Designing Breakthrough Products: Going Where No User Has Gone Before

By George Olsen

Published: October 9, 2006

“While user-centered design (UCD) techniques can sometimes be valuable on new-product projects, more often, they don’t seem to work particularly well when designing breakthrough products.”

For UX designers, some of the most exciting projects to work on are new-to-the-world or breakthrough products that solve real problems people didn’t even realize they had. Get them right and they may be hugely successful in the marketplace, but they’re also the riskiest projects. While user-centered design (UCD) techniques can sometimes be valuable on new-product projects, more often, they don’t seem to work particularly well when designing breakthrough products. Here are some lessons I’ve learned from my own work on new-product projects.

  • Know when UCD techniques aren’t what you need.
“When it comes to matters of aesthetics and fashion, UCD techniques offer little assistance.”

When it comes to matters of aesthetics and fashion, UCD techniques offer little assistance. They can’t tell you how people will respond to products they’ve never seen before, products people have difficulty imagining—for example, imagine trying to explain today’s Internet to someone 30 years ago—or products whose success is simply a matter of taste. For example, the House of Dior once had a fashion-show hit with a dress they made out of newspaper. So, they created a version of the dress in newsprint-look fabric, which became a huge commercial success.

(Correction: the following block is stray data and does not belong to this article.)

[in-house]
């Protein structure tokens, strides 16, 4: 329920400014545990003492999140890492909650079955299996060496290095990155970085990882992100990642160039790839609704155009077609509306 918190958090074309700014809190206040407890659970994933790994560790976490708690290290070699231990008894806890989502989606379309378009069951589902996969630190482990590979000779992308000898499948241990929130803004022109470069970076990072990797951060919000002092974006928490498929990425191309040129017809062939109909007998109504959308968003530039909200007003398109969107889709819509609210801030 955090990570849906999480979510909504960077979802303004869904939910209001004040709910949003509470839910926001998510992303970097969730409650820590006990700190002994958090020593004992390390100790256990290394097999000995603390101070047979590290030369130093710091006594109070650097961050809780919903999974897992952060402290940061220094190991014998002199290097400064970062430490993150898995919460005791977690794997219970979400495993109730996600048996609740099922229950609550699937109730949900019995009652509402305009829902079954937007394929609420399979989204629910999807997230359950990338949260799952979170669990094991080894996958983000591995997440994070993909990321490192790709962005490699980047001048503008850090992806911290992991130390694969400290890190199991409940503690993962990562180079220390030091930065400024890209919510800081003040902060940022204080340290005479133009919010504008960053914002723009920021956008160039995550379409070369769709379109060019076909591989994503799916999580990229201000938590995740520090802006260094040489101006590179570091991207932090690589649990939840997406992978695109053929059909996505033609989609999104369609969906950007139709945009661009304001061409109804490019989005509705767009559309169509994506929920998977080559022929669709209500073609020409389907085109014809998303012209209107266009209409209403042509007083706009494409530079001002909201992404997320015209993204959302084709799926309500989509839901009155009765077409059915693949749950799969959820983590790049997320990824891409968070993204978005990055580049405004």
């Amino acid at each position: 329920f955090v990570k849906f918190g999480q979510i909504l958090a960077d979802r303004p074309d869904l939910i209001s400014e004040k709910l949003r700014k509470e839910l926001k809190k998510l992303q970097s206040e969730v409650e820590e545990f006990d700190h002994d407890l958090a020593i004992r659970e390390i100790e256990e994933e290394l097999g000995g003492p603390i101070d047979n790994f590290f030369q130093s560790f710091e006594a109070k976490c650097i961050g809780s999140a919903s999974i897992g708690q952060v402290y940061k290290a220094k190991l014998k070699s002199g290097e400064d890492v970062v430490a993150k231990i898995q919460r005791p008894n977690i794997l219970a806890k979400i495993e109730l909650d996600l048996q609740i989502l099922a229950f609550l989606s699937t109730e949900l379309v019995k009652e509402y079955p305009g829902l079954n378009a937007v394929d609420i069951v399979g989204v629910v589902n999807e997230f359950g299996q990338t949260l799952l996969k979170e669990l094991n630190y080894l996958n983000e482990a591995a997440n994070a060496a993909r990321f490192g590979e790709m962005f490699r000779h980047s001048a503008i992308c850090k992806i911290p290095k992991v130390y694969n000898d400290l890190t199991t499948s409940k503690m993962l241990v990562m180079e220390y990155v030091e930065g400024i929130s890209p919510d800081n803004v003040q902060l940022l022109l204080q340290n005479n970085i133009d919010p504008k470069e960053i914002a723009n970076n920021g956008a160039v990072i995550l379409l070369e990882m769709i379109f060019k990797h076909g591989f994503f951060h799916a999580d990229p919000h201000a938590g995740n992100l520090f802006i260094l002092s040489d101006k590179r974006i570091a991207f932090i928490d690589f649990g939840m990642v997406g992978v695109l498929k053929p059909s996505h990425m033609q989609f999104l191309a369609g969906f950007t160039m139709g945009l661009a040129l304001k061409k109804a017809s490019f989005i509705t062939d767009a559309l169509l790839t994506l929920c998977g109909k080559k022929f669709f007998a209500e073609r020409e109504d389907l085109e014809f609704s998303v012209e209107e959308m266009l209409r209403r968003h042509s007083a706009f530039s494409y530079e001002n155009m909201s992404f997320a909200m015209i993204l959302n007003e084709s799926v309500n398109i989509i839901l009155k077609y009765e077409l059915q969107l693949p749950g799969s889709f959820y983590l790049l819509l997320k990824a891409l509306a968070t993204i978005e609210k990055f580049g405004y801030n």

In the online world, there are many examples of Web sites that people have discovered by word of mouth, because they’ve caught the public’s fancy. A notable example was the Burger King® “Subservient Chicken” Web site, shown in Figure 1, which had 20 million hits within the first week and resulted in a nine-percent growth in sales of their TenderCrisp sandwiches and double-digit product awareness.

Figure 1—Subservient Chicken

Subservient Chicken
“Vision-driven design is sometimes the right approach.”

There are many more examples of such products from the non-digital world—think of the clothing and movie industries. It’s hard to imagine UCD techniques would have uncovered a latent desire for newsprint-look dresses or subservient chickens. These were cases where the power of the designers’ vision created the demand, showing vision-driven design is sometimes the right approach. In such cases, the role of UCD is to help better the odds that a particular idea will resonate with a product’s target market and screen out those ideas that won’t, as I’ll discuss below.

  • Look for real problems people don’t realize they need to solve.
“Identifying problems that need solutions is one area where UCD techniques offer a major advantage.”

Identifying problems that need solutions is one area where UCD techniques offer a major advantage over traditional market-research techniques that rely on people’s ability to articulate their problems, needs, and desires.

Figure 2 shows Yahoo!® MyWeb, which I helped design. It had its genesis in field research that showed people had great difficulty again finding information they’d saved from previous searches. None of the interviewees mentioned they wanted something like MyWeb, but Yahoo! designers could envision something users couldn’t, because we were aware of the technology we could bring to bear on the problem.

Figure 2—Yahoo! MyWeb

Yahoo! MyWeb
  • Help solutions find problems.
“Vocera took its product demo on the road and showed it to dozens of industries.”